7 ways Atlantans are saving the planet—or our little corner of it

A Gwinnett County plant turns sewage into energy

Digestive recycling
F. Wayne Hill isn’t the only place turning methane into power. DeKalb County’s Seminole Road Landfill sells methane-generated electricity to Georgia Power.

Photograph by Gwinnett County

At the F. Wayne Hill Water Resources Center in Gwinnett County, they’re squeezing out every last drop of usable energy in our, uh, digestive byproducts through the aptly named P.O.W.E.R. system—Processing Organic Waste for Energy Recovery—and using it to help keep the wastewater treatment plant running smoothly.

How it works
1 Diversion
The first step in sewage treatment is to separate the liquids and the solids, the latter of which ends up as sludge. At other treatment facilities, the sludge would be sent to a landfill, but here in Gwinnett, it’s diverted to one of five onion-shaped digesters that rise about 40 feet above ground.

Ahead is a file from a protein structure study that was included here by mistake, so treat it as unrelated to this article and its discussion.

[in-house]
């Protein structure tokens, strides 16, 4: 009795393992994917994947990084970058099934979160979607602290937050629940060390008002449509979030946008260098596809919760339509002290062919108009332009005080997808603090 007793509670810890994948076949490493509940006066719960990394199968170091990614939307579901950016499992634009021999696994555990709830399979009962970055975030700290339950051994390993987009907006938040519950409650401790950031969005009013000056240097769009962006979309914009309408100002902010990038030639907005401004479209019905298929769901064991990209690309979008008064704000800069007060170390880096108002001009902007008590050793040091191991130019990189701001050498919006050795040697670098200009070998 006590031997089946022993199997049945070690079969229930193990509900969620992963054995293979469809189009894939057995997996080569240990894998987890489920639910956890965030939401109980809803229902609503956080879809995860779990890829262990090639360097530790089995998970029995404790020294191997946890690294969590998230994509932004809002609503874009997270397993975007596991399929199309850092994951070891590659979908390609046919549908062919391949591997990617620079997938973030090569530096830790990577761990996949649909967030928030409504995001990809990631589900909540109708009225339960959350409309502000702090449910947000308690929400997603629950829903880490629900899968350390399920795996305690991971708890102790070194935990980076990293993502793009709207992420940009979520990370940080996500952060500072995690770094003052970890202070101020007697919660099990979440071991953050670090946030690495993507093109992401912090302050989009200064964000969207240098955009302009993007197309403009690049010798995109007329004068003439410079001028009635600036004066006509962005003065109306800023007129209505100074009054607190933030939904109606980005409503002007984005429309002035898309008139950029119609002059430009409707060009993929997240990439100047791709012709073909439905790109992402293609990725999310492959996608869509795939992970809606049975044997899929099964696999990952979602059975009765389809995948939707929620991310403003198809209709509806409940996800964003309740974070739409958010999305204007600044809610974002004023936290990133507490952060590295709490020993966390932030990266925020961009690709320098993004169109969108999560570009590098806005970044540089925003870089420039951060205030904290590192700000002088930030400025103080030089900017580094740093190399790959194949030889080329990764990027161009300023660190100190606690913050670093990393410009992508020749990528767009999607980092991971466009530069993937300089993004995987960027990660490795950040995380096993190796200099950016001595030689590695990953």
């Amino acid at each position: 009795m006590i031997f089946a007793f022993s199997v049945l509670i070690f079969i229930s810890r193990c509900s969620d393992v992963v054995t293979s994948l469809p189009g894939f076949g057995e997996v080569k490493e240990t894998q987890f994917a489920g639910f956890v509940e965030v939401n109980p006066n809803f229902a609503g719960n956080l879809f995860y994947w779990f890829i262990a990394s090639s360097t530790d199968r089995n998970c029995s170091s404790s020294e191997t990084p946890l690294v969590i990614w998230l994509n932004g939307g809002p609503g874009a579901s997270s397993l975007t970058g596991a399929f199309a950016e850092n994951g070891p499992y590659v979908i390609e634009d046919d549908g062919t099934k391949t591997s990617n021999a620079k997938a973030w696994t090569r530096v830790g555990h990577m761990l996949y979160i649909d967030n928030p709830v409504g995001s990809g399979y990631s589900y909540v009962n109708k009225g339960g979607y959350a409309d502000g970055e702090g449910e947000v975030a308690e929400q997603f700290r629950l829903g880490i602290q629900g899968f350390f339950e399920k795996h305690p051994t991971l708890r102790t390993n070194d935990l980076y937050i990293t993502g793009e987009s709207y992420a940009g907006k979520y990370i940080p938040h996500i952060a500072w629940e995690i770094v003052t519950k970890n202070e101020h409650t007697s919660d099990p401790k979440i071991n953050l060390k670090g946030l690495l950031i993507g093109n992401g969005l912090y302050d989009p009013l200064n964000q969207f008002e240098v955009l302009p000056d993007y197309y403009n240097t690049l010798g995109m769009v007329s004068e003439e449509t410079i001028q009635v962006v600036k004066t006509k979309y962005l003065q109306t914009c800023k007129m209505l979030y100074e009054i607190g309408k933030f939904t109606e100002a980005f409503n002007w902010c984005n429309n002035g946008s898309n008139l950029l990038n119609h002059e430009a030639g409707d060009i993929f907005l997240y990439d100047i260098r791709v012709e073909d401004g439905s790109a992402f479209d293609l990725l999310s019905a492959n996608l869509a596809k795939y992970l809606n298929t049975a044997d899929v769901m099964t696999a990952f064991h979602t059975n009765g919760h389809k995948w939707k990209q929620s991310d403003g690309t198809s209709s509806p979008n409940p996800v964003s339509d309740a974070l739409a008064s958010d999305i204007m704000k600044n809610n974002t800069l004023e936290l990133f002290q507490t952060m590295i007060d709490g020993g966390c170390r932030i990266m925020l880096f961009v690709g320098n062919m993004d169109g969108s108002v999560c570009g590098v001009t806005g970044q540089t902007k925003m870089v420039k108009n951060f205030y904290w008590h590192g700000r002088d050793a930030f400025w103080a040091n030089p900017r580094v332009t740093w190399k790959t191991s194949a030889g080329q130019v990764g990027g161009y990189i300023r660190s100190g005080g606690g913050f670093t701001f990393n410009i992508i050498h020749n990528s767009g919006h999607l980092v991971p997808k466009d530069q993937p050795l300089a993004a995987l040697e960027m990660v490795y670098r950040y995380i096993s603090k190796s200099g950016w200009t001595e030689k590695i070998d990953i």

2 Digestion
These digesters are filled with bacteria, and the plant keeps them happy not just by feeding them the sludge, but also by keeping the temperature around 100 degrees—sort of like a large-scale version of the environment in your gut.

3 Direction
The byproduct of happy bacteria is a gas that’s about 70 percent methane, which is cleaned up so that it’s free of corrosive components. The gas is then piped out and used to fuel a 2.1-megawatt on-site power generator, which last year produced about 15 percent of the plant’s total electricity needs.